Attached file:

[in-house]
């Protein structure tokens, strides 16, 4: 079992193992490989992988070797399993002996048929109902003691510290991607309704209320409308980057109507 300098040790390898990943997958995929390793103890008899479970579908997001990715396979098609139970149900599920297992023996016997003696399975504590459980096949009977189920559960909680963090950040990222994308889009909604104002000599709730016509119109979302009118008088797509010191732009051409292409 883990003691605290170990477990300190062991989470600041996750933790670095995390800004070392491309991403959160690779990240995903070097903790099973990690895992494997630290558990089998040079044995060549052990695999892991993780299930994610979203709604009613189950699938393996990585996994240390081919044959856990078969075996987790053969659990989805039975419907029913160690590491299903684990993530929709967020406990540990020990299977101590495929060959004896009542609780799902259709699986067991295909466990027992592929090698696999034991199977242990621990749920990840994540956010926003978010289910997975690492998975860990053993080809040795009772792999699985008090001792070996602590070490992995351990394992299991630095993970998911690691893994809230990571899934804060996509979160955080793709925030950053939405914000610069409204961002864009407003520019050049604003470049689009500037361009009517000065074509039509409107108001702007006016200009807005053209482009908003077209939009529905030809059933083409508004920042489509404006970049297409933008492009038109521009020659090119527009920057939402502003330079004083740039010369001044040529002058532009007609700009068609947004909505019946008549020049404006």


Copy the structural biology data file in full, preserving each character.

[in-house]
């Protein structure tokens, strides 16, 4: 079992193992490989992988070797399993002996048929109902003691510290991607309704209320409308980057109507 300098040790390898990943997958995929390793103890008899479970579908997001990715396979098609139970149900599920297992023996016997003696399975504590459980096949009977189920559960909680963090950040990222994308889009909604104002000599709730016509119109979302009118008088797509010191732009051409292409 883990003691605290170990477990300190062991989470600041996750933790670095995390800004070392491309991403959160690779990240995903070097903790099973990690895992494997630290558990089998040079044995060549052990695999892991993780299930994610979203709604009613189950699938393996990585996994240390081919044959856990078969075996987790053969659990989805039975419907029913160690590491299903684990993530929709967020406990540990020990299977101590495929060959004896009542609780799902259709699986067991295909466990027992592929090698696999034991199977242990621990749920990840994540956010926003978010289910997975690492998975860990053993080809040795009772792999699985008090001792070996602590070490992995351990394992299991630095993970998911690691893994809230990571899934804060996509979160955080793709925030950053939405914000610069409204961002864009407003520019050049604003470049689009500037361009009517000065074509039509409107108001702007006016200009807005053209482009908003077209939009529905030809059933083409508004920042489509404006970049297409933008492009038109521009020659090119527009920057939402502003330079004083740039010369001044040529002058532009007609700009068609947004909505019946008549020049404006």